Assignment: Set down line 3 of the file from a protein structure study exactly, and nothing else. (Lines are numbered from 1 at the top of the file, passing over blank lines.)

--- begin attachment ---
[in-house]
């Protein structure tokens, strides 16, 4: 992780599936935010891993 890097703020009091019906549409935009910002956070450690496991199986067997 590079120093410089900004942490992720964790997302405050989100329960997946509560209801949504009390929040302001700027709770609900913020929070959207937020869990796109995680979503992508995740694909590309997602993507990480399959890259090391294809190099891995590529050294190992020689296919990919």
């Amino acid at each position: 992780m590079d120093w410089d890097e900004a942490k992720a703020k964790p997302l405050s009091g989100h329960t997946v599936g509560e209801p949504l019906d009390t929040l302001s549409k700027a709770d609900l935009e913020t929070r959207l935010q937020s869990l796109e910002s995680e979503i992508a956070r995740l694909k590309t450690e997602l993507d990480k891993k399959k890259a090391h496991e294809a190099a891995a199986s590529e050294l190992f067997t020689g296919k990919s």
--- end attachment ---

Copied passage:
């Amino acid at each position: 992780m590079d120093w410089d890097e900004a942490k992720a703020k964790p997302l405050s009091g989100h329960t997946v599936g509560e209801p949504l019906d009390t929040l302001s549409k700027a709770d609900l935009e913020t929070r959207l935010q937020s869990l796109e910002s995680e979503i992508a956070r995740l694909k590309t450690e997602l993507d990480k891993k399959k890259a090391h496991e294809a190099a891995a199986s590529e050294l190992f067997t020689g296919k990919s």